However, its free plan is limited just to one user with no mobile option. Calendar synchronizing has caused some issues in the past according to user reviews.
ZOHO is a famous app suite that offers a wide range of options to companies of any size. It can integrate with many apps, including Mailchimp, Slack, and Shopify. ZOHO is a robust CRM, offering teams working with it a bird's-eye view of all transactions, invoices, and other customer information. It updates the status of your invoices automatically and auto-populates the forms, allowing you to create dozens of invoices in seconds. Managing product catalogs is quite comfortable with this app.
However, it does not offer unlimited quotes and invoices, and its free plan is limited only to 3 users.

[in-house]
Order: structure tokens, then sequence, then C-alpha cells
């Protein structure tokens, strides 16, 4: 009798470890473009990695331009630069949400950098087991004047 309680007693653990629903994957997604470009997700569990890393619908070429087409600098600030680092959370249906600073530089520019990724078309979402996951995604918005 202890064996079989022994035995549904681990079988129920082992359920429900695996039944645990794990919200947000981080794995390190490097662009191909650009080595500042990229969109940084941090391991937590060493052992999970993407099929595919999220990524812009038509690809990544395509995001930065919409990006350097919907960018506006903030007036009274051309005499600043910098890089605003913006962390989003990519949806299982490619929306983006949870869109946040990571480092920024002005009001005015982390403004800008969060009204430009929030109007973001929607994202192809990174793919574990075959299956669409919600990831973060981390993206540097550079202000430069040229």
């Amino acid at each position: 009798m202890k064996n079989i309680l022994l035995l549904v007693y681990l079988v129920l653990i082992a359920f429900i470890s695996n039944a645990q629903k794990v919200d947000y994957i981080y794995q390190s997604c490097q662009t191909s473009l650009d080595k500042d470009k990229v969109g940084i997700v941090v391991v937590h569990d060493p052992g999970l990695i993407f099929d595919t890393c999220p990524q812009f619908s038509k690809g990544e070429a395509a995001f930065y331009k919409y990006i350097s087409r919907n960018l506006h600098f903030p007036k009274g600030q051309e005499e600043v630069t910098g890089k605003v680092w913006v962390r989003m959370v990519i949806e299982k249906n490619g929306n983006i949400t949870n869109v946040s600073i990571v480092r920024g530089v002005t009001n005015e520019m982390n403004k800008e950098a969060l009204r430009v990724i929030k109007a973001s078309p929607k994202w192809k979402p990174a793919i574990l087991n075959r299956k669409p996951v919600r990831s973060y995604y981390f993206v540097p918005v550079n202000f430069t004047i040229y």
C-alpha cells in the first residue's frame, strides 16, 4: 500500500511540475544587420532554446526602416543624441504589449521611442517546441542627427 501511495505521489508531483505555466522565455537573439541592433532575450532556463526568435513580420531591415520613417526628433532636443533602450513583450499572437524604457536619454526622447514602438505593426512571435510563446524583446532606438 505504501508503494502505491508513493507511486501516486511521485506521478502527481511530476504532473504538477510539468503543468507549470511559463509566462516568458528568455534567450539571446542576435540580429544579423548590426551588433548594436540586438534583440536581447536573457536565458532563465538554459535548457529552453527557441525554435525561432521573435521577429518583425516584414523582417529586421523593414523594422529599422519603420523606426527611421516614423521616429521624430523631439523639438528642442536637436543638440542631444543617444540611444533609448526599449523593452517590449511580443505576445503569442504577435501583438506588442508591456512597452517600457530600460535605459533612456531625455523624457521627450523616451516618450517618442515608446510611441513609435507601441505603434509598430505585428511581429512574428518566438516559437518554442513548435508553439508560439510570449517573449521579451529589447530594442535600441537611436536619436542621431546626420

This is the ideal solution for users looking to have a comprehensive system for project management, marketing, and sales in one package. Bitrix24 also offers a state-of-the-art e-commerce toolkit. Even with the free plan, available to multiple users at the same time, it works wonders for small-to-large businesses looking to automate their billing workflow. Its free functionalities are advanced compared to most other apps on the market with its ability to send unlimited transactions at no cost being the app's main draw.
highly customizable forms that include custom fields and logos;
ability to set payment reminders;
free unlimited invoices, including recurring invoices and tracking;
bulk email support;